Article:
Passenger van safety scrutinised after five killed in accident
ACADEMICS HAVE said a more intensive monitoring system is needed for private hired passenger vans to prevent further tragic road accidents.
Meanwhile, the Department of Land Transport (DLT) reported that stricter rules had already been implemented to regulate private vans, requiring them to be equipped with GPS by the end of the year.
Despite tighter regulations, the safety issue was highlighted again after a private van was involved in a fatal accident in Ayutthaya last week, which killed five people including four Japanese tourists.
Road Safety Manager Thanapong Chinwong said private vans were not as strictly monitored as public buses despite the stricter regulations.
“There are many things concerned with safety standards for private hired passenger vans, for instance the speed, driver condition and van condition, which require that all stakeholders monitor the situation, as the recent accident showed that our monitoring system still was not good enough,” Thanapong said.
He added that not only should all vans be equipped with GPS and monitored by DLT centres, van companies and passengers also had to take an active role to make sure that the vans and drivers are ready to travel.
“Normally, when the van is equipped with GPS, it is automatically monitored by the DLT centre in each province regarding its speed and the limit on working hours for the driver, but the companies should have their own regulations to make sure that the vans are in good condition and drivers are well rested and ready to drive,” he said.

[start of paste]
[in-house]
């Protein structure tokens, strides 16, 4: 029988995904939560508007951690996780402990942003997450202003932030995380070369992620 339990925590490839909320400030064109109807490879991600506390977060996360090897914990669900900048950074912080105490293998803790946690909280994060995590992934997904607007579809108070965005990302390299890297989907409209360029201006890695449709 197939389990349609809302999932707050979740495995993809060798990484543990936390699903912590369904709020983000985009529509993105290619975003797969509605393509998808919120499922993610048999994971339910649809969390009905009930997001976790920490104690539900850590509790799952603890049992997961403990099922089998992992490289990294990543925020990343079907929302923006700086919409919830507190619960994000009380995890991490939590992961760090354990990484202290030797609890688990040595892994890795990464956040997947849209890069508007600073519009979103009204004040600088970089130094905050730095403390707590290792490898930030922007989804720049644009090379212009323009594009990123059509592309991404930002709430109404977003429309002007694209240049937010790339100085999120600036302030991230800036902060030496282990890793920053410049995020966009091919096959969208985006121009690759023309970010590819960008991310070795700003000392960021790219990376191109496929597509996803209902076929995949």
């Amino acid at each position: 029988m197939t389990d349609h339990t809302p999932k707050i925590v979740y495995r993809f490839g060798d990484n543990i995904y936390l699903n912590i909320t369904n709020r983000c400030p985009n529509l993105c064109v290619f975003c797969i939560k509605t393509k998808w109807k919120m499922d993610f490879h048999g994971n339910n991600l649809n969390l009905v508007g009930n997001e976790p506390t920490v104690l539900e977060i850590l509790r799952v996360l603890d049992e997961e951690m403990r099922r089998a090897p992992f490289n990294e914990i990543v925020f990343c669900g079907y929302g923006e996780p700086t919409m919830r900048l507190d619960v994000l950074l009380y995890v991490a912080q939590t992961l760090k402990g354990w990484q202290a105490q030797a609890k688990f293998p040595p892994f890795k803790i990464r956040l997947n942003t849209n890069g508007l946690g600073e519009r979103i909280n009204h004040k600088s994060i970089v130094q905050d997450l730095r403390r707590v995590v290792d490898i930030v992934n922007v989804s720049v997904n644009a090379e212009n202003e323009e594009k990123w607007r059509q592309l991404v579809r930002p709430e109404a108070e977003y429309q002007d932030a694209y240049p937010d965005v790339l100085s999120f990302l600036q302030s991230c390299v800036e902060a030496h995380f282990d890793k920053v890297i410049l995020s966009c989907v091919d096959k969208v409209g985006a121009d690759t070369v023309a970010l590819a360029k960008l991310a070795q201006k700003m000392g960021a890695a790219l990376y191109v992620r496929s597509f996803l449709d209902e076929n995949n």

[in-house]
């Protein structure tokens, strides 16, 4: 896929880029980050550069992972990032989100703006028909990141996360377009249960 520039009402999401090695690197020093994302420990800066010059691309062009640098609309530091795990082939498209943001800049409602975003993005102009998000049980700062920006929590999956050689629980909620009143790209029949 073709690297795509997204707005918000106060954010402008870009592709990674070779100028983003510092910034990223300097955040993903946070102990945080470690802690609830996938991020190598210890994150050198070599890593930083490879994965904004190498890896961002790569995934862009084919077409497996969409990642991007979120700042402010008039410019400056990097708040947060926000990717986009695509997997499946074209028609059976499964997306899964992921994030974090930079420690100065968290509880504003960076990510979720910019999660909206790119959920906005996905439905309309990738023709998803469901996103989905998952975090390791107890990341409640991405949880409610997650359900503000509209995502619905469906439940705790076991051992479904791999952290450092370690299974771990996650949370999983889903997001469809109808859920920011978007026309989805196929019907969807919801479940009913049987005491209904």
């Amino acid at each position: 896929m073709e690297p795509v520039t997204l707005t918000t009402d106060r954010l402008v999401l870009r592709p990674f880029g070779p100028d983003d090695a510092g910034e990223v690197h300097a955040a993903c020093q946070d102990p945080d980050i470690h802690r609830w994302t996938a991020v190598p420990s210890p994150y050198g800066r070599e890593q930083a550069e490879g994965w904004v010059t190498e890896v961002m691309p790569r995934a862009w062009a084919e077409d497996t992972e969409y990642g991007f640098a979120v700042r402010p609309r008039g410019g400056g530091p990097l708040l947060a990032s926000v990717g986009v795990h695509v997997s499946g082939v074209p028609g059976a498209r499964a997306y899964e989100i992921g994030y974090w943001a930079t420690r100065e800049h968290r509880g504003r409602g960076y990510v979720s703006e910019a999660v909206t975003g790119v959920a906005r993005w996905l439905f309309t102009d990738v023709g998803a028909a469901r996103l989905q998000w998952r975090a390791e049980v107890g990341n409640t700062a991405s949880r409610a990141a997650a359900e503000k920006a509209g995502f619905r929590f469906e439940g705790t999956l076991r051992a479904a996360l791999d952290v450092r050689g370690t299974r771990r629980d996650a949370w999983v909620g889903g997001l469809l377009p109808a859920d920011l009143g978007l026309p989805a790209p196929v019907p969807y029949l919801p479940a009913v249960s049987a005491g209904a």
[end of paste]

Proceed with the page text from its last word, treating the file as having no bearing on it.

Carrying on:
“Passengers also have to be aware about their safety by warning the driver if he [or she] drives dangerously, and also familiarise themselves with the safety equipment.”
Thanapong suggested that the DLT create a blacklist for van operators that often violate safety regulations to make sure that everyone follows the rules, while authorities should establish a special investigation system to clearly determine the cause of road accidents.
He added that in the long run, transport operators should also consider changing to safer vehicles, because vans were originally designed to transport goods, not people.
DLT director-general Sanith Phromwong said the department had already enforced many safety regulations for private vans including the GPS installations and compulsory vehicle check-ups twice a year.
“There are many new regulations for the hired vans, which started to be enforced this year, such as requiring that all vans must be equipped with ABS [anti-lock braking system] brakes and made from fire-proof material, while every van will be equipped with GPS within this year,” Sanith said.
He added that authorities would employ very strict enforcement and monitoring regulations, while any operator found to violate the rules would face the maximum penalties, including revocation of licences and possible imprisonment.
“From the strict regulations that we have already enforced for public vans this year, we have seen that the number of the accidents involving public vans has plummeted and we also noticed that passenger vans, which usually drive very fast, have reduced their speed because of GPS monitoring,” he said.
“I am sure that tighter regulations and stricter law enforcement can prevent accidents in the future.”